Tuesday, February 19, 2013

Don't Be Afraid To Ask For Referrals

New business does not magically appear.  You have to go out and get it.  I wish I had a new business wizard like my little friend to the right who would zap an endless stream of new cases to my office.  Apparently my little imaginary friend is working for someone else, because I cannot find him in my office.  That means I have to have other resources to utilize. The referral is my best source of new business.  How we lawyers get referrals is subject to debate.

Usually when I strike up a conversation with a fellow lawyer, as part of my customary greeting I ask how business is?  I would guesstimate that 99% of the time the response I get is along the lines of:  Business is wonderful.  Have more work than I can handle.  Wish people would quite calling...

This leads me to conclude that I am, apparently, the only family law lawyer that is always looking for new clients.  Am I busy?  Yes I am.  Am I too busy to become complacent with respect to generating new business?  Never!  I suspect people are telling me how great their practices are because they believe that to do otherwise would suggest that they are failing?  Nonsense.  We all have highs and lows in our practice volume.  My personal mantra is that I would rather be too busy than not busy enough.  When people ask me how my business is going, I usually respond by saying that "it's going good, but I can always use some more referrals.  If you need to send your overflow to someone please keep me in mind."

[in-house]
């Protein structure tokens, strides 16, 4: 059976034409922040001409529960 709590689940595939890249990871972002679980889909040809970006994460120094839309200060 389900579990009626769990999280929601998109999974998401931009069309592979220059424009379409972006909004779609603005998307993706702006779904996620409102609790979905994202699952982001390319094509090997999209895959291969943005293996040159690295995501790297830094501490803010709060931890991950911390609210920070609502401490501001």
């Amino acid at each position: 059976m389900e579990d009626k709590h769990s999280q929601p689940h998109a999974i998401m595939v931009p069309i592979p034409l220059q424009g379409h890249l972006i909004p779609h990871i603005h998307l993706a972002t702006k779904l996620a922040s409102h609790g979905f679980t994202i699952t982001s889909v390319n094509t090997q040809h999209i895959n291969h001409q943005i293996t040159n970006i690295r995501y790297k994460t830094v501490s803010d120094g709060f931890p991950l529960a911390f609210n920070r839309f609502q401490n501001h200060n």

Do I get looks of indignation when I say that?  No.  Do people question my ability?  I think not.  Almost always I get an acknowledgment of my request, and an offer to keep me in mind.  You know what else happens?  With amazing frequency the phone rings with a referral from the colleague that I had that conversation with.

How else will people know to send business my way unless I ask them to?  There is no shame in asking for referrals.  Everyone wants them.  Every lawyer needs them.  New business is how we survive.  It is good business to ask for referrals.  Pretending that you don't need them can dry up your referral stream, and that is not a drought you want to experience.

Please visit hardinglaw.com for more information about Harding & Associates Family Law

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